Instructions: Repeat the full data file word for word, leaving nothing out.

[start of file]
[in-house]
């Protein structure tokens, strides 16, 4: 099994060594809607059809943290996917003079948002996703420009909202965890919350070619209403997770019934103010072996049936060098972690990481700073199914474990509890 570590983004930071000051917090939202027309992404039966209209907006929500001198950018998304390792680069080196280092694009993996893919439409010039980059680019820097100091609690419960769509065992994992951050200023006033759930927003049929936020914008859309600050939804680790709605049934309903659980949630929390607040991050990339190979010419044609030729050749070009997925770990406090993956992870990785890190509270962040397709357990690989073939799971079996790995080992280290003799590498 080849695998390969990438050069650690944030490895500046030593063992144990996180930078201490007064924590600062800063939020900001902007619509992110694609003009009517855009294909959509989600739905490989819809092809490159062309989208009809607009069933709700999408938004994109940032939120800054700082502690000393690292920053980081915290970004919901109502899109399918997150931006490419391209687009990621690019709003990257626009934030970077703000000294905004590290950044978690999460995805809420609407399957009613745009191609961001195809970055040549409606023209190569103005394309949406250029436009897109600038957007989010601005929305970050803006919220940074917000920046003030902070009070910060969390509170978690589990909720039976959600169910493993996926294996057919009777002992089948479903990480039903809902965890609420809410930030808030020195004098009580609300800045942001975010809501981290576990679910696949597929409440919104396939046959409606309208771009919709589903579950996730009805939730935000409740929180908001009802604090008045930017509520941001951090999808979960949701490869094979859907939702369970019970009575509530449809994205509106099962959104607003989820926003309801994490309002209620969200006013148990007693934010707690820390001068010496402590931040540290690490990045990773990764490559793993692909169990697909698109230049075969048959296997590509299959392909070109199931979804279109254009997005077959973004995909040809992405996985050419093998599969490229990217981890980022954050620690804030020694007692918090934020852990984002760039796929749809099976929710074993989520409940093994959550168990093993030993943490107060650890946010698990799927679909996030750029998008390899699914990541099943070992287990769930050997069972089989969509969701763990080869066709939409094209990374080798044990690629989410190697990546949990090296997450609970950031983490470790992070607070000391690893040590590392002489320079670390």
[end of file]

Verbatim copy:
[in-house]
């Protein structure tokens, strides 16, 4: 099994060594809607059809943290996917003079948002996703420009909202965890919350070619209403997770019934103010072996049936060098972690990481700073199914474990509890 570590983004930071000051917090939202027309992404039966209209907006929500001198950018998304390792680069080196280092694009993996893919439409010039980059680019820097100091609690419960769509065992994992951050200023006033759930927003049929936020914008859309600050939804680790709605049934309903659980949630929390607040991050990339190979010419044609030729050749070009997925770990406090993956992870990785890190509270962040397709357990690989073939799971079996790995080992280290003799590498 080849695998390969990438050069650690944030490895500046030593063992144990996180930078201490007064924590600062800063939020900001902007619509992110694609003009009517855009294909959509989600739905490989819809092809490159062309989208009809607009069933709700999408938004994109940032939120800054700082502690000393690292920053980081915290970004919901109502899109399918997150931006490419391209687009990621690019709003990257626009934030970077703000000294905004590290950044978690999460995805809420609407399957009613745009191609961001195809970055040549409606023209190569103005394309949406250029436009897109600038957007989010601005929305970050803006919220940074917000920046003030902070009070910060969390509170978690589990909720039976959600169910493993996926294996057919009777002992089948479903990480039903809902965890609420809410930030808030020195004098009580609300800045942001975010809501981290576990679910696949597929409440919104396939046959409606309208771009919709589903579950996730009805939730935000409740929180908001009802604090008045930017509520941001951090999808979960949701490869094979859907939702369970019970009575509530449809994205509106099962959104607003989820926003309801994490309002209620969200006013148990007693934010707690820390001068010496402590931040540290690490990045990773990764490559793993692909169990697909698109230049075969048959296997590509299959392909070109199931979804279109254009997005077959973004995909040809992405996985050419093998599969490229990217981890980022954050620690804030020694007692918090934020852990984002760039796929749809099976929710074993989520409940093994959550168990093993030993943490107060650890946010698990799927679909996030750029998008390899699914990541099943070992287990769930050997069972089989969509969701763990080869066709939409094209990374080798044990690629989410190697990546949990090296997450609970950031983490470790992070607070000391690893040590590392002489320079670390």